Review: Rodgers + Hammerstein’s Cinderella the Musical at Sydney’s Lyric Theatre.

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Jeff B | Rodgers + Hammerstein’s Cinderella
📷 Jeff B | Rodgers + Hammerstein’s Cinderella

It is very difficult to present a story that is known and loved by all and be able to demand the attention of the audience as if they were seeing it for the first time. This is exactly what Opera Australia and Crossroads Live have been able to do with their production of Roger & Hammerstein’s Cinderella at the Sydney Lyric Theatre.

The whole experience left us feeling as if we had been transported to another world, with effects and transitions so smooth it had us questioning if the magic was real. Though this could have been because the entire experience, from start to finish, was full of surprises that had us wishing that midnight wouldn’t strike and that we would not have to go home from a night of joy and celebration.

Knowing that this musical was more influenced by the French Cinderella and adapted for television, moving through opera, plus a stopover on Broadway – It is a true accomplishment of Australian stage shows to produce and do justice to a production well-loved by all. The level of care and attention to detail showed that this deserves to be on the world stage.

Almost as if we were putting ourselves in Ella’s (Cinderella) shoes, our carriage arrived to mark the first sparkle of the evening. Though this was more of the sparkling wine variety and the modern version of the pumpkin and horse paralleled on stage later in the evening. The service HF Weddings & Hire Cars provided made us feel as if we were royalty.

Arriving with plenty of time for a pre-show dinner (more specifically, wagyu fried rice from Rumble), we also were able to see the enthusiasm of the guests attending the performance that evening. It’s clear that this production wants its audience to be reminded of what kindness looks like—and what an impact it can have on those around us. Which carried over from the stage to the halls as guests complimented each other on their efforts to look the part and be immersed in the story. Everyone understood what the evening was all about from floor-length ball gowns to subtle decorations.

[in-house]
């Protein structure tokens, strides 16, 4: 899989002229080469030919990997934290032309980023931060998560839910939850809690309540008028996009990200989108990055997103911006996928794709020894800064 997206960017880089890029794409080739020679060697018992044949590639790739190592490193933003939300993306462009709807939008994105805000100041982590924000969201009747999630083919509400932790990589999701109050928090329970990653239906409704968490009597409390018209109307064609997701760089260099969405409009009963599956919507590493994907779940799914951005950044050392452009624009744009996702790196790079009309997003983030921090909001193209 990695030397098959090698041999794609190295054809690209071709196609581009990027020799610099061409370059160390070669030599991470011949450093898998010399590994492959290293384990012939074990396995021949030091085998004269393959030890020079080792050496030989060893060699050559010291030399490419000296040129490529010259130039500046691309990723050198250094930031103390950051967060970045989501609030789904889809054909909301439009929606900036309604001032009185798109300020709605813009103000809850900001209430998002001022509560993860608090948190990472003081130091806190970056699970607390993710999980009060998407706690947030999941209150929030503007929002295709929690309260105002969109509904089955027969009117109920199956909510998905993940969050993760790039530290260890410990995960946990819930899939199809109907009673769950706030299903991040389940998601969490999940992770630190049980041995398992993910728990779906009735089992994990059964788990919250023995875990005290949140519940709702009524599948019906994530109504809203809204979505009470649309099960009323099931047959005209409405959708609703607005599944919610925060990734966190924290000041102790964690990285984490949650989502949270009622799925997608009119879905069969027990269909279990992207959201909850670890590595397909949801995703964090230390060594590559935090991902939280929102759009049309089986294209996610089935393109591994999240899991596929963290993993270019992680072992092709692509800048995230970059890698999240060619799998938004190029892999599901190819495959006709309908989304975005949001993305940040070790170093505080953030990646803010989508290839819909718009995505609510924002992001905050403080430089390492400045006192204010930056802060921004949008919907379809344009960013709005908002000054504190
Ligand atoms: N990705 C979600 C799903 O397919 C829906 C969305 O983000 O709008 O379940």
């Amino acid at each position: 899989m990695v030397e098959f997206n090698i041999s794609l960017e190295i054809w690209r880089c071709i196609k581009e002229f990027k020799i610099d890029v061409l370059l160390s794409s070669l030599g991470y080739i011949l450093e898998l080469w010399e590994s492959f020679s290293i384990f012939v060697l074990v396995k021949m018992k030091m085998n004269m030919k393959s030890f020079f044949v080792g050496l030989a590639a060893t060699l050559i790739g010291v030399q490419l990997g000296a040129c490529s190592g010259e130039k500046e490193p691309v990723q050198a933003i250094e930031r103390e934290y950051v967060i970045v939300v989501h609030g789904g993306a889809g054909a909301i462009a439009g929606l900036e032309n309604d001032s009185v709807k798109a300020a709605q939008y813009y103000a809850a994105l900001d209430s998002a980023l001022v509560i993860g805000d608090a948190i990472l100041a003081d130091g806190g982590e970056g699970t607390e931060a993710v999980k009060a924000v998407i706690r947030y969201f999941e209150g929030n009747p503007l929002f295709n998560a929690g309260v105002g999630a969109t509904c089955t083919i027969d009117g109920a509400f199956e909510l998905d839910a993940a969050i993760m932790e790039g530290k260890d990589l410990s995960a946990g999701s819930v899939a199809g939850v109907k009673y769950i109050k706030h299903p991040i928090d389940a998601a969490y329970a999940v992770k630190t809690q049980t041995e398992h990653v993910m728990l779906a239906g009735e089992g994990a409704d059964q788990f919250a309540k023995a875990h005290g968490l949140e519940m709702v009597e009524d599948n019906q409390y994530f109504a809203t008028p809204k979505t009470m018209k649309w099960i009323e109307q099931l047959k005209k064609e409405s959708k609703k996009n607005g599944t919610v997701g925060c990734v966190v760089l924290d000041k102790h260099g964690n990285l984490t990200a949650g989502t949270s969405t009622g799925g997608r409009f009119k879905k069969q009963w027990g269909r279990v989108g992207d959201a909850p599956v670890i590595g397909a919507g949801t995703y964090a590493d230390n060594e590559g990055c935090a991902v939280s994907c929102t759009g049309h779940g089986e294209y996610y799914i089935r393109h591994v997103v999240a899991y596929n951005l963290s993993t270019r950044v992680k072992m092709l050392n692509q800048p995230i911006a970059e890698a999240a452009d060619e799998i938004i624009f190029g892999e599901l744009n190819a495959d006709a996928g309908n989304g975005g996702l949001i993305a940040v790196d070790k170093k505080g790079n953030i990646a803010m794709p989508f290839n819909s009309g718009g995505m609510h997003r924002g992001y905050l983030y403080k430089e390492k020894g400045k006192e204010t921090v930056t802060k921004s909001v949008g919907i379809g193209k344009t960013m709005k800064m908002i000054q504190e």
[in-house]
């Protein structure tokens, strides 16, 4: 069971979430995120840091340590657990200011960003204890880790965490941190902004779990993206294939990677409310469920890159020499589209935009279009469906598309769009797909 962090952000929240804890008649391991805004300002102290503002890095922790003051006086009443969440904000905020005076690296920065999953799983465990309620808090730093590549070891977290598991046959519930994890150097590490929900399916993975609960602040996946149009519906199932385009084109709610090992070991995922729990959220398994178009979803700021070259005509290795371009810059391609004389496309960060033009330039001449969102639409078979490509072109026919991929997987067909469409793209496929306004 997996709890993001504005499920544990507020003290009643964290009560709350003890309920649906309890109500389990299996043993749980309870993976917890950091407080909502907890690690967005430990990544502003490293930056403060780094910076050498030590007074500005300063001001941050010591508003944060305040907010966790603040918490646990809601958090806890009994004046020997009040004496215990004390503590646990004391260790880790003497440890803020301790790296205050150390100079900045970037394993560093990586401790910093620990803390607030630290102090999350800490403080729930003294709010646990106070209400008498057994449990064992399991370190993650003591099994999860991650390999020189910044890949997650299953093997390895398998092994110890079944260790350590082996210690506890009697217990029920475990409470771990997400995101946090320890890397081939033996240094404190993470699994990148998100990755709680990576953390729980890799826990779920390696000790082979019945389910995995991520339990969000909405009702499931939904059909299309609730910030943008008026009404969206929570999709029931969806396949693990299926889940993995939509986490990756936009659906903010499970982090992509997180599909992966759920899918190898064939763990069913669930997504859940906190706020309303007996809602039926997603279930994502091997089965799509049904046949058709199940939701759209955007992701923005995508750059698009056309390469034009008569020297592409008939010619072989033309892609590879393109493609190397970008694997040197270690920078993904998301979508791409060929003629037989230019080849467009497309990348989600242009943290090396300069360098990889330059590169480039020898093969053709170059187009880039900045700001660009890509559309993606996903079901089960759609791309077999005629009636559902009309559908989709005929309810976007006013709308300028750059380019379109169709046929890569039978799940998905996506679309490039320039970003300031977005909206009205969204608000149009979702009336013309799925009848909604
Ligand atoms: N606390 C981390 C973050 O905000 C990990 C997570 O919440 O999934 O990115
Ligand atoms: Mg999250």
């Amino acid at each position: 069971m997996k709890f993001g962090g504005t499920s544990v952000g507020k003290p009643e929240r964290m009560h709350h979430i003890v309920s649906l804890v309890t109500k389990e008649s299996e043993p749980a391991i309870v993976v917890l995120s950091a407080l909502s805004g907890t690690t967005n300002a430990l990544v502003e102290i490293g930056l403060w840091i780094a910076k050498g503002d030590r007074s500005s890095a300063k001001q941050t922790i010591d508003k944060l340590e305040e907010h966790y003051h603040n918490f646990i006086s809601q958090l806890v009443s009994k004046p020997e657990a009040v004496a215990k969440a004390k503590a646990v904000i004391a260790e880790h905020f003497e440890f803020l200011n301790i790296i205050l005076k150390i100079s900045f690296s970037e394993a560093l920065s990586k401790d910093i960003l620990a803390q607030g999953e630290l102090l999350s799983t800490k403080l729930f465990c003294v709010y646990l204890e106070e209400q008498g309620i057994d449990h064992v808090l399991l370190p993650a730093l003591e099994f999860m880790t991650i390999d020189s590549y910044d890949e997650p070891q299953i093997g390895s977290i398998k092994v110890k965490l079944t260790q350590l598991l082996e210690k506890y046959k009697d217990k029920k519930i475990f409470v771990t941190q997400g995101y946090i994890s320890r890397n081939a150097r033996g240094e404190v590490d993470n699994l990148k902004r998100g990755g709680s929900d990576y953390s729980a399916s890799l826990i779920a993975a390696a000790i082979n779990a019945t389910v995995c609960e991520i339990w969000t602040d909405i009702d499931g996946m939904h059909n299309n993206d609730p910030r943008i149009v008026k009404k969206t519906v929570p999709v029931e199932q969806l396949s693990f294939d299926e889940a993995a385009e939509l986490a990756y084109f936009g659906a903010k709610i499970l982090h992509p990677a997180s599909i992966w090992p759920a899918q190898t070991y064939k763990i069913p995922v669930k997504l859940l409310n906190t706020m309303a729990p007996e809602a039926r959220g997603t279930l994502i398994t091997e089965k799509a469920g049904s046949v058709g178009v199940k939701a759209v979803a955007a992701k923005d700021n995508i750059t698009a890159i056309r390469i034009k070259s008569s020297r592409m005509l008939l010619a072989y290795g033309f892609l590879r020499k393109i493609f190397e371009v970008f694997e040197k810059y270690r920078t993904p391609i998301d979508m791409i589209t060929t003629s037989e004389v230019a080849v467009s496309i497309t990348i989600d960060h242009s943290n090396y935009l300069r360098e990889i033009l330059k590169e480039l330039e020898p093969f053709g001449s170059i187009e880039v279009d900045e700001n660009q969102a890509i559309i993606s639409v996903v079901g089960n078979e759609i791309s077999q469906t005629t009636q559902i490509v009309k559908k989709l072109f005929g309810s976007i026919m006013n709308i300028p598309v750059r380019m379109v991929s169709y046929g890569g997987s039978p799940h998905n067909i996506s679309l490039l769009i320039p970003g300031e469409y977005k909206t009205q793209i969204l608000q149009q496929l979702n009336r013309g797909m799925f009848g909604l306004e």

The motif of generosity and kindness was perfectly displayed through the comparison of Prince Topher (Ainsley Melham) and Jean-Michel (Josh Gardner) who are both constrained (in their own way) but do what they can to help those around them. This spotlight was able to balance both sides of a kingdom in shambles as the evolution of civilisation continued throughout the narrative and musical numbers. Both of the storylines intersect with a crescendo at the perfect moment in a way that humanised the king and gave a platform for the royal’s people to speak openly, which was a pivotal moment to the happy ending we all know and love.

Shubshri Kandiah is the perfect Ella (Cinderella) who carries both style and grace that is reminiscent all the way back to Julie Andrews in 1958. Transformation is another major theme of the story, which the audience is shown at every stage of the evening. Most noticeably, we were blown away by the mystery of the seamless costume changes and set transitions that completely changed the mood and spectacle in a manner of seconds.

Who knew that a dress and spin could get people out of their seats?

The cast amazed everyone with their perfect set execution and glamorous wardrobe. However, the spectacle knew how to drive the attention of the audience to Ella through her beauty that was shown by more than her astonishing attire. Her kindness and transformation are what make her such a magical character, and she shows us that being kind is always beautiful.

For those who know Cinderella, we can’t go without mention of the Fairy Godmother (Silvie Paladino), without whom this story would not be possible. Though in this version, she is more recognised as Marie, who encourages Ella to dream of what could be possible. Her grand reveal during “Impossible; It’s Possible” had adults and children alike both dreaming of what they would like to be when they grow up. By working with Ella to define her wish, she showed us all that we can aim for anything if we just take the first step toward that goal. Also, this may have been sung all the way home as our number-one song of the night.

The evening had us feeling that dreams and stories are more possible than previously believed. The opening announcement of “leave your worries and troubles behind” rang true as this evening was one for our story books.